Newspaper article The Canadian Press

Exhibition Depicts Canada's Prime Ministers with Majesty and Mischief

Newspaper article The Canadian Press

Exhibition Depicts Canada's Prime Ministers with Majesty and Mischief

Article excerpt

Prime ministers are the stars of N.S. show


HALIFAX - It's John Diefenbaker as you've never seen him -- standing on a chair, an intricate miniature statue of the 13th prime minister in a quirky exhibition that captures 150 years of Canadian political history.

Canada's 23 prime ministers are presented with both majesty and mischief at the exhibit at the Art Gallery of Nova Scotia to mark the country's 150th birthday. It features artwork in a variety of mediums -- from paintings and engraved stamps to editorial cartoons and statues and even cash money.

"I really fear that kids today don't get much history," said Dianne O'Neill, a curator at the gallery. "This exhibit at least gives people an introduction to Canada's prime ministers and maybe suggests some of the excitement that is in our past."

The gallery largely relied on its own collection, but got creative with prime ministers in the 20th century "simply because the formal drawings and prints just don't happen anymore," said O'Neill.

One piece is something you can find in your wallet: a $50 banknote. The bill bears the face of William Lyon Mackenzie King, the country's 10th prime minister who served on-and-off between 1921 and 1948.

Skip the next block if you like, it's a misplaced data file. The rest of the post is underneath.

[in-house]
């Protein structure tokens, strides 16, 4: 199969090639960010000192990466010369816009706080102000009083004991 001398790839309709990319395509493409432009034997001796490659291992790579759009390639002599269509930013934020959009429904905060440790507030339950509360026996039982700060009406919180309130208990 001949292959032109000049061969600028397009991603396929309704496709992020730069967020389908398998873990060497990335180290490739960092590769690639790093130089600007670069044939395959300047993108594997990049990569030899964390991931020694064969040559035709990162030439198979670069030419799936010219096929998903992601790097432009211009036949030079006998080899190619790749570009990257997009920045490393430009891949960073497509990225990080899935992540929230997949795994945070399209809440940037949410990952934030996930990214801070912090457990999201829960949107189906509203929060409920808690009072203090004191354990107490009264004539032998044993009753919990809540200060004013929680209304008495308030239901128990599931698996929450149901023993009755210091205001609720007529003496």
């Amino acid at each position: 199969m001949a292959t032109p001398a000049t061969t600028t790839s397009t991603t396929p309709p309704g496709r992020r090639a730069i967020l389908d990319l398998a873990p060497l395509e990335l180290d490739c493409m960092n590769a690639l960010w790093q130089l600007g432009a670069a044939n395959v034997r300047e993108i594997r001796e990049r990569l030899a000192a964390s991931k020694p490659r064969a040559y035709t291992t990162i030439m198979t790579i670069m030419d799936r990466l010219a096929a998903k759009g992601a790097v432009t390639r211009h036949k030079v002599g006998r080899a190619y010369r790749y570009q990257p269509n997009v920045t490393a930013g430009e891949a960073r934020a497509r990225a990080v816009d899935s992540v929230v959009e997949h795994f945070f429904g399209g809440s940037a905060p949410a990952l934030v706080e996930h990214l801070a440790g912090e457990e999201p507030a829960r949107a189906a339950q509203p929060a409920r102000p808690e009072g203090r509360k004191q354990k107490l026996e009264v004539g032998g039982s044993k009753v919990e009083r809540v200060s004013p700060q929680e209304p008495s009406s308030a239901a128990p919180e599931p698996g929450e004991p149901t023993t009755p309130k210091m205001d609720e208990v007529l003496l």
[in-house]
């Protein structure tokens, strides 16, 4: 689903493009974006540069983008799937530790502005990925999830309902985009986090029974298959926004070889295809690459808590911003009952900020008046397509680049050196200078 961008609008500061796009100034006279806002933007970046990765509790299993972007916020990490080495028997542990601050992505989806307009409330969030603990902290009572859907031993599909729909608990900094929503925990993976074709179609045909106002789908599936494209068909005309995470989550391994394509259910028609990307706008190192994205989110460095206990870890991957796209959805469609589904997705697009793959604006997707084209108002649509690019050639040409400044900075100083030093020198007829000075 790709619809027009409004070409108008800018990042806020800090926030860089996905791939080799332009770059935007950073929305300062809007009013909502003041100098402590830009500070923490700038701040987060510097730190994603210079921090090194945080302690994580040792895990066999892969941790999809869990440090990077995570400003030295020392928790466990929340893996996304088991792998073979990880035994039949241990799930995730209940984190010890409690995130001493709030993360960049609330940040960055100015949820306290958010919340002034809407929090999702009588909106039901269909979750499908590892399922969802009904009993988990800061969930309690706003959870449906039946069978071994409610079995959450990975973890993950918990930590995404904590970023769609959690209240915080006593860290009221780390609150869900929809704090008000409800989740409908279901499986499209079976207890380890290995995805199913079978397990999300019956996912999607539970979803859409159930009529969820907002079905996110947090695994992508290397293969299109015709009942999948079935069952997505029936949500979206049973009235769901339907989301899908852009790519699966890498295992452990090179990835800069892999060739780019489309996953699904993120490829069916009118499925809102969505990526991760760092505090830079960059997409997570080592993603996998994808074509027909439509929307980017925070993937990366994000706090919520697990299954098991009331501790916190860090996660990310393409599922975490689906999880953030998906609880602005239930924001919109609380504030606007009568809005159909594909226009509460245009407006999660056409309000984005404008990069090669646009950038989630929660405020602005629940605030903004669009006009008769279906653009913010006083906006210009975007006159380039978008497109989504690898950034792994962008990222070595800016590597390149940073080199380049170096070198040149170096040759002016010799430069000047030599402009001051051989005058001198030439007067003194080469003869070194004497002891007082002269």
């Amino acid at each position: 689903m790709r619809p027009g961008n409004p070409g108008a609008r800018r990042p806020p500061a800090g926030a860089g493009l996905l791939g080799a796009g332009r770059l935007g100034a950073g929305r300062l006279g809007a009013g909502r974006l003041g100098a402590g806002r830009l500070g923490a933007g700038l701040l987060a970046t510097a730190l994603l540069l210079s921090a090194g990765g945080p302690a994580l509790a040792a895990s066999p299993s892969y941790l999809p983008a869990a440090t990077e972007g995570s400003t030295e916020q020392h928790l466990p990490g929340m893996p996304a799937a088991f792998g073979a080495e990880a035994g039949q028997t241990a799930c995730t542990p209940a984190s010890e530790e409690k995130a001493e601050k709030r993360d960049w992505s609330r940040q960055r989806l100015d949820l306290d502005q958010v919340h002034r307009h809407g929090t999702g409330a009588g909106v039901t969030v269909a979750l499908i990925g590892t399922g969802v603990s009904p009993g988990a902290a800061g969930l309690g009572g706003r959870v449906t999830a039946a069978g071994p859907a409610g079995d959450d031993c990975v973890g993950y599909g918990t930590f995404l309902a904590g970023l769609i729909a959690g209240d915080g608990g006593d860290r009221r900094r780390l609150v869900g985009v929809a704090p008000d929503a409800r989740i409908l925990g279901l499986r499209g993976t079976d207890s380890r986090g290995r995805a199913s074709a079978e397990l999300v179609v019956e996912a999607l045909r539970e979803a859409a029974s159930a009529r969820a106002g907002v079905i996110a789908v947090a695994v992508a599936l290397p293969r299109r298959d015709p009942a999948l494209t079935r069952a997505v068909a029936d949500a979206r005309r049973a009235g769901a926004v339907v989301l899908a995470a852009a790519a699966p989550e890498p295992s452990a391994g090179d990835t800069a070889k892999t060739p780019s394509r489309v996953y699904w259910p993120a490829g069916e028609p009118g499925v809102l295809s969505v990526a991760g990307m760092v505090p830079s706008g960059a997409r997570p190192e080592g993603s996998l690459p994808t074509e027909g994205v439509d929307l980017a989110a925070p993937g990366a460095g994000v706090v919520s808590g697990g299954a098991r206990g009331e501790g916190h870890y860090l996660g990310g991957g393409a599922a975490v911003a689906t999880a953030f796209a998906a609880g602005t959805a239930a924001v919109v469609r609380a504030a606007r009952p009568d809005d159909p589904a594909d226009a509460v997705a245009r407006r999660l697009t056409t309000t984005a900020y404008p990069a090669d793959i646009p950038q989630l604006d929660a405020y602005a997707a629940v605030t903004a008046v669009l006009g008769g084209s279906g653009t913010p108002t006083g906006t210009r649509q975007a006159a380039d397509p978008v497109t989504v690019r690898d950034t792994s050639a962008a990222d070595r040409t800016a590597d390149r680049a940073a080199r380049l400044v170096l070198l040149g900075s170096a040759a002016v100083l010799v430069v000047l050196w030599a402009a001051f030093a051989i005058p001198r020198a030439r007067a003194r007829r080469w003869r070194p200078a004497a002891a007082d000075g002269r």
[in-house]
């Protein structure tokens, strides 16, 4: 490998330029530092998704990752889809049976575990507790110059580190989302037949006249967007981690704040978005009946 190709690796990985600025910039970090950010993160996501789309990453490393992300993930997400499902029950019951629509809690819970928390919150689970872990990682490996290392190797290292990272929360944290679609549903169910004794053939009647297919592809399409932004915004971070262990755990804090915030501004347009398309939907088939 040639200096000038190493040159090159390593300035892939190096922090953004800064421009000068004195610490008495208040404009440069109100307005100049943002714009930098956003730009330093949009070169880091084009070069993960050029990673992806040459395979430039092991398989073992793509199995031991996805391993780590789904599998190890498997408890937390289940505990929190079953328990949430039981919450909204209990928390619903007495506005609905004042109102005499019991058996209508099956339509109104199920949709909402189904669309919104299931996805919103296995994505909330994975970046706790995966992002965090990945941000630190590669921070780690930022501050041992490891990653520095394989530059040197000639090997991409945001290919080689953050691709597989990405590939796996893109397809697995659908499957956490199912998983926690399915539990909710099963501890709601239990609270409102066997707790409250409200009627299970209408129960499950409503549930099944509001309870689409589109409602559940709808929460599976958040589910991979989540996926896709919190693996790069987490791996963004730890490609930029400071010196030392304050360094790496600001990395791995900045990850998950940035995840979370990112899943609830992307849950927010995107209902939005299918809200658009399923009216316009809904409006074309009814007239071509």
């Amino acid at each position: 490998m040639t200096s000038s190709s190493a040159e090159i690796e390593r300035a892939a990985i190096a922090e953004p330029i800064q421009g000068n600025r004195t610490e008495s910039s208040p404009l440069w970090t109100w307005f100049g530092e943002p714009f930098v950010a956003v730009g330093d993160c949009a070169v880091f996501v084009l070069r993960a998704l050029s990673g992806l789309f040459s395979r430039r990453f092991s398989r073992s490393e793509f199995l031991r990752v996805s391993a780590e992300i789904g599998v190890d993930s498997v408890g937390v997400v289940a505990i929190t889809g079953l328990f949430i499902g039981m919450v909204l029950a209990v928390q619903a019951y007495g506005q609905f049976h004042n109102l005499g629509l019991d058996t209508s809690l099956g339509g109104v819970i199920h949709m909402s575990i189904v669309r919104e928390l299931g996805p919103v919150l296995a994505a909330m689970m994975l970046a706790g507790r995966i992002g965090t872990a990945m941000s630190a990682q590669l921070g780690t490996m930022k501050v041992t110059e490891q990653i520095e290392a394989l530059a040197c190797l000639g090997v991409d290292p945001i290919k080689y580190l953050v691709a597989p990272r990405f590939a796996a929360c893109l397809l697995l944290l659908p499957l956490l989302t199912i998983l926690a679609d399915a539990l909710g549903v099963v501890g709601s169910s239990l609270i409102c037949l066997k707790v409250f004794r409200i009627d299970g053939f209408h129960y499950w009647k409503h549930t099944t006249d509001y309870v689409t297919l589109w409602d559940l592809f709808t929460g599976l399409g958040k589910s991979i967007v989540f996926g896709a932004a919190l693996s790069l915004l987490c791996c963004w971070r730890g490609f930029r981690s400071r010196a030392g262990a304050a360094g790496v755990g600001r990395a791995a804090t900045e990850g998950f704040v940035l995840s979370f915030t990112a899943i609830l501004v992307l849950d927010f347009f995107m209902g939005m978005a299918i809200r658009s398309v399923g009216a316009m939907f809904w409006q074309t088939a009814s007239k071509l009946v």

"Art takes many forms," said O'Neill.

The collection begins with a lithograph of the iconic 1864 scene from Charlottetown, when delegates -- including future prime ministers Sir John A. Macdonald and Sir Charles Tupper -- met to discuss Confederation.

"It seemed logical to build an exhibition around this piece," said O'Neill, adding that Robert Harris's original painting "The Fathers of Confederation" burned in a fire on Parliament Hill in 1916.

The gallery was given the lithograph a few years ago and has been trying to think of a way to build an exhibition around it ever since, she said. Given that this year marks the sesquicentennial of Confederation, it made sense to recall the country's leaders and to offer them up in a mixture of artistic styles, she said.

"I've always said I could produce an exhibition on any topic -- it's just a way of twisting it. Confederation as a theme, I couldn't do. But prime ministers are an integral part of it."

Nearby is an editorial cartoon of Canada's 11th prime minister: Richard Bedford Bennett, who was in office in the early 1930s.

Bennett, who was perceived by many to be a one-man show, is depicted a number of times in the 1931 cartoon by Arch Dale. Five separate Bennetts are shown seated around a table with one exclaiming: "There are too many of us. We must cut ourselves down by four!"

Among some of the exhibit's other oddities are two sets of engraved stamps. …

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